Larry Thorne or Lauri Törni, was a war hero who fought under three different flags. Starting in his homeland Finland, doing some time in Nazi-Germany SS Division and finally getting killed in Laos as a member of US Army Special Forces.
His incredible path of true warrior started in Finland when he was born in 1919. Lauri Törni enlisted at age 19 in Finland’s army and fought in their war against the Soviet Union. The so-called the Winter War lasted from 1939-1940, according to the newspaper Helsingin Sanomat.
Törni was dedicated and brave soldier and he quickly rose to the rank of captain and took command of a group of ski troops. They became known as some type of special forces who quite literally skied into battle against enemy forces.
Törni was severely wounded after he skied into a mine during 1942, but that didn’t slow him down. In 1944, during what the Finns called The Continuation War, he received Finland’s highest military decoration, their version of the Medal of Honor — the Mannerheim Cross — for his bravery while leading a light infantry battalion.
The Nazi era
Unfortunately for Lauri Törni, his homeland eventually fell to the communists in 1944. But instead of surrendering, he joined up with the Nazi German SS so he could continue his fight against the Soviets.
He received additional training in Nazi Germany and then looked forward to returning to the battlefield.
But then Germany fell, too, and the Finn-turned-Waffen SS officer was arrested by the British, according to War History Online. Not that being put into a prison camp would stop him either.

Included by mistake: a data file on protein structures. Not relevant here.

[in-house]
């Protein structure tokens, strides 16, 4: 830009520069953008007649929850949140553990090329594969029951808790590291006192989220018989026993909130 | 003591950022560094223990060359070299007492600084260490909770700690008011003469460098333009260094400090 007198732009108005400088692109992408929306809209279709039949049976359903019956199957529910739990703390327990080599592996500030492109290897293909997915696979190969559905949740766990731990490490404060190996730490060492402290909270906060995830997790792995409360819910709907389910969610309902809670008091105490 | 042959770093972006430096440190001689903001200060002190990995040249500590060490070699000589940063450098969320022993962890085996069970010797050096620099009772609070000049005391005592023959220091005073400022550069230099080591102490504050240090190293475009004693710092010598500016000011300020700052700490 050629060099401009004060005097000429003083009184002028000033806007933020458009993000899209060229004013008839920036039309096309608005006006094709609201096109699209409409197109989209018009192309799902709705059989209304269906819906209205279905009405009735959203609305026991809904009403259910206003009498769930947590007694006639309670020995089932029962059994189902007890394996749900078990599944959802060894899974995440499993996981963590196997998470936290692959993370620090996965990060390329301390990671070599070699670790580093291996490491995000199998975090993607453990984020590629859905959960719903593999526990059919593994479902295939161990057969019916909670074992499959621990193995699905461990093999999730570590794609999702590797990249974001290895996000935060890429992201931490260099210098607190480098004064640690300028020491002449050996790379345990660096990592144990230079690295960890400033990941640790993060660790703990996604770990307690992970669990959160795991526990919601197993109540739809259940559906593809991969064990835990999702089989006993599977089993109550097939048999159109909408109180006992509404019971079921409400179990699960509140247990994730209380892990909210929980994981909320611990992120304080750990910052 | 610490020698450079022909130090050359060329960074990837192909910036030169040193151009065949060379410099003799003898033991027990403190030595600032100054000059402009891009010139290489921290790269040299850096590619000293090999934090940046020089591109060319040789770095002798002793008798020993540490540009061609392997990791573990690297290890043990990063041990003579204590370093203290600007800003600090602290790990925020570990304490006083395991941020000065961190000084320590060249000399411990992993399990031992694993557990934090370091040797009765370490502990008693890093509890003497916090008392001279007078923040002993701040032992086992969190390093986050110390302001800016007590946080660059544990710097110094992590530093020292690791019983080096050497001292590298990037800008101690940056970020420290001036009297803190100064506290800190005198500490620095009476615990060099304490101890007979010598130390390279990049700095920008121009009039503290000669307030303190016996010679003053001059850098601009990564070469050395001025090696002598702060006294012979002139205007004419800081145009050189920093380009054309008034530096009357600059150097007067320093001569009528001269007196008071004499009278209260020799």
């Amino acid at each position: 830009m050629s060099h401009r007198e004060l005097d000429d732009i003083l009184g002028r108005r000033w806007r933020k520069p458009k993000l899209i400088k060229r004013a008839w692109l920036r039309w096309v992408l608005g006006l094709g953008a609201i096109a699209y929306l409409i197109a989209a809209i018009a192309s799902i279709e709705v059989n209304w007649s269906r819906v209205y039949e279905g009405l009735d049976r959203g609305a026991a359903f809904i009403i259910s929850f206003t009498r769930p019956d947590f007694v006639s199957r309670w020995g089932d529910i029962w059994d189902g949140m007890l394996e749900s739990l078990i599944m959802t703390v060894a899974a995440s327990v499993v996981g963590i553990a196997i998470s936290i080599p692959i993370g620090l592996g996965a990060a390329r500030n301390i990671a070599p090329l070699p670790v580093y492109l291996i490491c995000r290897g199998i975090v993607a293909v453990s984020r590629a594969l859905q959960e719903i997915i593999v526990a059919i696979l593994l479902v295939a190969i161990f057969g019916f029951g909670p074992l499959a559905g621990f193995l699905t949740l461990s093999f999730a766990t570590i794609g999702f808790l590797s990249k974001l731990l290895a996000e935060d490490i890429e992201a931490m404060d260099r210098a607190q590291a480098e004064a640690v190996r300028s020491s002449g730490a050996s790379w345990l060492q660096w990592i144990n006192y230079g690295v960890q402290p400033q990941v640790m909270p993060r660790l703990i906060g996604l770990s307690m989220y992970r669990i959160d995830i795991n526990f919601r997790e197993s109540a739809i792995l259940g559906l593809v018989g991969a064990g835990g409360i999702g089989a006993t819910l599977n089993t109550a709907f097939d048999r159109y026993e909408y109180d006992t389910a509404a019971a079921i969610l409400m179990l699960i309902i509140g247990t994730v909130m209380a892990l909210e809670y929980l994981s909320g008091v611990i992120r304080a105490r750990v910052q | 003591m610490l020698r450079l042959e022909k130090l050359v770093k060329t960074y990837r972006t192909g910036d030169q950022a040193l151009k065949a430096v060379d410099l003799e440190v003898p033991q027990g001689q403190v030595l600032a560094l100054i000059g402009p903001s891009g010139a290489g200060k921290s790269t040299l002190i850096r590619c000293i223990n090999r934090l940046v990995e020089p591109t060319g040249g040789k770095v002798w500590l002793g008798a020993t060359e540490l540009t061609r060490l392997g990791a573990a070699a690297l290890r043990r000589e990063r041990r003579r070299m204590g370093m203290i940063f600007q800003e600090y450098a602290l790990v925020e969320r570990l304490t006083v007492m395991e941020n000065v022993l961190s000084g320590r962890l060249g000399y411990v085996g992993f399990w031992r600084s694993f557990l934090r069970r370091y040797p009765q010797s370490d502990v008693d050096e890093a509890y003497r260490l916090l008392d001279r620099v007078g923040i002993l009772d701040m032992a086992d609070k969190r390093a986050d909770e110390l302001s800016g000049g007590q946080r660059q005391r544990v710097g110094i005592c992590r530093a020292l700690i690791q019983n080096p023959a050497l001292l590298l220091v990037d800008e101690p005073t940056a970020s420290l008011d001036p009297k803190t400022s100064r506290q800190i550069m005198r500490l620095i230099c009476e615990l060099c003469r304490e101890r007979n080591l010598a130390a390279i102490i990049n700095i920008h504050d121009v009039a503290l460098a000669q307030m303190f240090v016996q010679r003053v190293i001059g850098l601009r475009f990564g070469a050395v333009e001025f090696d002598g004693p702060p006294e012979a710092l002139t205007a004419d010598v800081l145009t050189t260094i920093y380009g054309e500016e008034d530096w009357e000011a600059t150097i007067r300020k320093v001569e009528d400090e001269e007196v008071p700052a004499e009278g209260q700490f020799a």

“In the last stages of the war he surrendered to the British and eventually returned to Finland after escaping a British POW camp,” the account at War History Online reads.
“When he returned, he was then arrested by the Finns, even though he had received their Medal of Honor and was sentenced to six years in prison for treason.”
Lauri Törni ended up serving only half his sentence before he was pardoned by the president of Finland in 1948.
Joining the US Army Special Forces
The path of this extraordinary soldier to the US Army was paved by crucial legislation from Congress along with the creation of a new military unit: US Army Special Forces.
He was able to join US Army because of the Lodge-Philbin Act, from June 1950, which allowed foreigners to join the US military and allowed them citizenship if they served honorably for at least five years.
Just two years later after the Lodge-Philbin Act, the Army would stand up its new Special Forces unit at Fort Bragg, North Carolina. That is where the Lauri Törni saw his opportunity for new beginning.
More than 200 Eastern Europeans joined Army Special Forces before the Act expired in 1959, according to historian Max Boot.
Among those was Lauri Törni, who enlisted in 1954 under the name Larry Thorne.
“The Soviets wanted to get their hands on Thorne and forced the Finnish government to arrest him as a wartime German collaborator,” the account at Arlington Cemetery.net reads.
“They planned to take him to Moscow to be tried for war crimes. Thorne had other plans. He escaped, made his way to the United States, and with the help of Wild Bill Donovan became a citizen. The wartime head of the OSS knew of Thorne’s commando exploits.”
How Larry Thorne became a Special Forces legend
Larry Thorne, an already experienced warrior quickly distinguished himself among his peers of Green Berets. Though he enlisted as a private, his wartime skill set led him to become an instructor at the Special Warfare School at Fort Bragg, teaching everything from survival to guerrilla tactics.